Derry City and Strabane District Council has announced that it is the first Council in the North to introduce a Climate Adaptation Plan, one year on from the devastating floods which caused widespread damage across the district last August.
The Plan is part of an EU funded project titled Climate which is supported through the Northern Periphery and Arctic Programme. Through the project Council hopes to develop an international best practice adaptation planning model to devise effective plans and actions for the City and District to tackle the effects of Climate Change.
Speaking about the project, Mayor of Derry City and Strabane District, Councillor John Boyle, said it was a positive move towards finding solutions for those worst affected by issues such as flooding.
“Obviously a year on we are all thinking back to the dramatic events of August 22nd and some people are still living with the effects of losing homes and livestock to the floods. I am delighted to see DCSDC being proactive on the issue and seeking to address some of the very real risks which can be presented by extreme weather events.
“Council has already been working on the ground with local communities and our partner agencies, to develop strategies for community resilience. While we can’t predict exactly how we will be affected by climate change in the future, we can act to ensure we are prepared for a number of outcomes based on the research and recommendations of the experts who are invested in this international project.”
The Climate Adaptation Plan will seek to address the main risks to the North West from current and projected climate change including increased rainfall, heat, rising sea levels and extreme weather events. Actions will include enhanced resilience of Council services and local communities to withstand the effects of climate change, as well as improved partnership working with agencies and stakeholders such as the Department for Infrastructure and others to mitigate against the effects of increased rainfall and flooding.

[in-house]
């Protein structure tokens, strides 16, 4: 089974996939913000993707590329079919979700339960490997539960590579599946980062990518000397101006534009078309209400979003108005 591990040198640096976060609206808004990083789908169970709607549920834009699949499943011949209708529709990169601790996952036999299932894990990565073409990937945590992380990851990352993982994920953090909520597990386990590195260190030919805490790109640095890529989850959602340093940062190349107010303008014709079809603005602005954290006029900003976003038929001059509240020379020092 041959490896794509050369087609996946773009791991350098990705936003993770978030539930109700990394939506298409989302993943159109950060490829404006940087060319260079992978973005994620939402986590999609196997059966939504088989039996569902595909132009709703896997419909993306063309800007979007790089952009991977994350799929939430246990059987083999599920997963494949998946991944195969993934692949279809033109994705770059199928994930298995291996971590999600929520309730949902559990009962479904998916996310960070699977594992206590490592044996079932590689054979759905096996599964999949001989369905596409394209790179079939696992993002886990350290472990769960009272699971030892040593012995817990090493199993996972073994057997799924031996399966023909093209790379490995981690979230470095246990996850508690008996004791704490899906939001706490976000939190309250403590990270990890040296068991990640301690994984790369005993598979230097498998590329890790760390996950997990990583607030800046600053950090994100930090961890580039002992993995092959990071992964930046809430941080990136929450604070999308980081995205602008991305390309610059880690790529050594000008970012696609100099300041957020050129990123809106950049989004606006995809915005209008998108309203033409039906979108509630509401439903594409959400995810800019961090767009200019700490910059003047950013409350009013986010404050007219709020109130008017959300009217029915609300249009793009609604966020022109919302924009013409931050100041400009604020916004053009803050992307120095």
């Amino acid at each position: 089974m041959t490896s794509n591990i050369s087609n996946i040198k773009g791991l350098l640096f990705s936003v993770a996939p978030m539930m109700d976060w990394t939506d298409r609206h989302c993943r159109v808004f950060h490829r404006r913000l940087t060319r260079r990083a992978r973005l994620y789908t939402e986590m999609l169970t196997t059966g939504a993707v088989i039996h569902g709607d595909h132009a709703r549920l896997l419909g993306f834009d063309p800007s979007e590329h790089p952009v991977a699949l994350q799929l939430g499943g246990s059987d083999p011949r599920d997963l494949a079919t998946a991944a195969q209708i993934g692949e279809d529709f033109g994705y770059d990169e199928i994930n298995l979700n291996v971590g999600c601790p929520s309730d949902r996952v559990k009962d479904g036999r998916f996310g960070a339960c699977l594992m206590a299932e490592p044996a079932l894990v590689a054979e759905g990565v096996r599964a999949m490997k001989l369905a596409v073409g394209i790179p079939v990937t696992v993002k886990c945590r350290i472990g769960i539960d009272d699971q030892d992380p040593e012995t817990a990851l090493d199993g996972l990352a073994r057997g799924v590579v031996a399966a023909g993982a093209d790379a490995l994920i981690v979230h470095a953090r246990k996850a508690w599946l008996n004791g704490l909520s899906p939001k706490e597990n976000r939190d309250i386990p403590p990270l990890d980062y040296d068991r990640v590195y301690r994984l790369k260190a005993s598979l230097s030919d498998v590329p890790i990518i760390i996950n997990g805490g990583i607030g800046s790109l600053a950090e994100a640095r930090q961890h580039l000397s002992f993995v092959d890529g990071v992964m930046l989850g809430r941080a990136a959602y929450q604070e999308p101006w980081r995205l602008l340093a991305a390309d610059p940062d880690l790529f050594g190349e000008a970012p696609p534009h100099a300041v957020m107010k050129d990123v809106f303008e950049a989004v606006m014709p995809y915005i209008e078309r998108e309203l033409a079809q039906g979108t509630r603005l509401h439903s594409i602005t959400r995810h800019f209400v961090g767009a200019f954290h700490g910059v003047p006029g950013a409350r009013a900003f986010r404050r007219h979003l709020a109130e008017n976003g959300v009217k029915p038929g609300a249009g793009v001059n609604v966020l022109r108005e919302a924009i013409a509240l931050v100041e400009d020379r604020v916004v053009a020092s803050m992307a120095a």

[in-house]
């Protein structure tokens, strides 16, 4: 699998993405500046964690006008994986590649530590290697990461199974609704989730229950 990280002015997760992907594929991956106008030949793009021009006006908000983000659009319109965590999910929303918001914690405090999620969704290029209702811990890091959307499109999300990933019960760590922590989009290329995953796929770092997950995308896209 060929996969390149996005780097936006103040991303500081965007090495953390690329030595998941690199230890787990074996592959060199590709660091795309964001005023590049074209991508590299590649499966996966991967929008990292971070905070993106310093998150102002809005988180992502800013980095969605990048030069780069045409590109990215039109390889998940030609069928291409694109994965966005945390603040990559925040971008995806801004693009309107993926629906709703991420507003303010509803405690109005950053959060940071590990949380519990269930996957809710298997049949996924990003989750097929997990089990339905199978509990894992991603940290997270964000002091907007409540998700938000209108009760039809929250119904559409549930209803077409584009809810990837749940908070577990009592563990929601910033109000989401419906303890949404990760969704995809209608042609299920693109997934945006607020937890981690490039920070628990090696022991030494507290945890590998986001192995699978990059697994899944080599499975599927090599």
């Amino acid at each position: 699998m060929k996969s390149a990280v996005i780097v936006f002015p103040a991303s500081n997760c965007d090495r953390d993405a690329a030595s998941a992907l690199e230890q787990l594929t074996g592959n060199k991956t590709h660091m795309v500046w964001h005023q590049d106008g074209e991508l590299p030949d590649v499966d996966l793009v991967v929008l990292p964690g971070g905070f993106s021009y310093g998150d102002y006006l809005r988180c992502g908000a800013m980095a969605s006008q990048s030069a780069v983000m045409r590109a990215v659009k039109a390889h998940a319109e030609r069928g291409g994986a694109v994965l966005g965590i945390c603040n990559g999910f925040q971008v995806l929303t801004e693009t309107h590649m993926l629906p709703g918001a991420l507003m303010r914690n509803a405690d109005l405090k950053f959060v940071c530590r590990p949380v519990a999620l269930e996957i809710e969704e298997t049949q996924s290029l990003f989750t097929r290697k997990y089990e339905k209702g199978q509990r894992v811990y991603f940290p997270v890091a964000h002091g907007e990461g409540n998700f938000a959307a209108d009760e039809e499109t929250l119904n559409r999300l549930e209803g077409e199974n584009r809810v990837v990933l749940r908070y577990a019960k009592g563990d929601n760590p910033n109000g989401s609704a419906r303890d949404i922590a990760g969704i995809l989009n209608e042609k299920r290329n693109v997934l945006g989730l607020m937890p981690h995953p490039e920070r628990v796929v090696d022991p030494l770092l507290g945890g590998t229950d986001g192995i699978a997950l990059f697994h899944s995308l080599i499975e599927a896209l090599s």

Council’s CLIMATE Project Officer Cathy Burns said the project would benefit from the expertise and experience of a body of international experts.
“The fact that we will be working closely with academics and local authorities in Sweden and agencies responsible for climate change action in UK and Ireland, will allow us to benefit from their knowledge and research, and refine our own community resilience plans even further.
“While we are in the initial stages of the project, we hope to further develop these partnerships across the wider North West region, and create a cohesive and effective task force dedicated to protecting our communities, and dealing with the issues of climate change as they arise.”
The adaptation planning process is currently underway with a dedicated working group now established, the final plan is due for completion next year.
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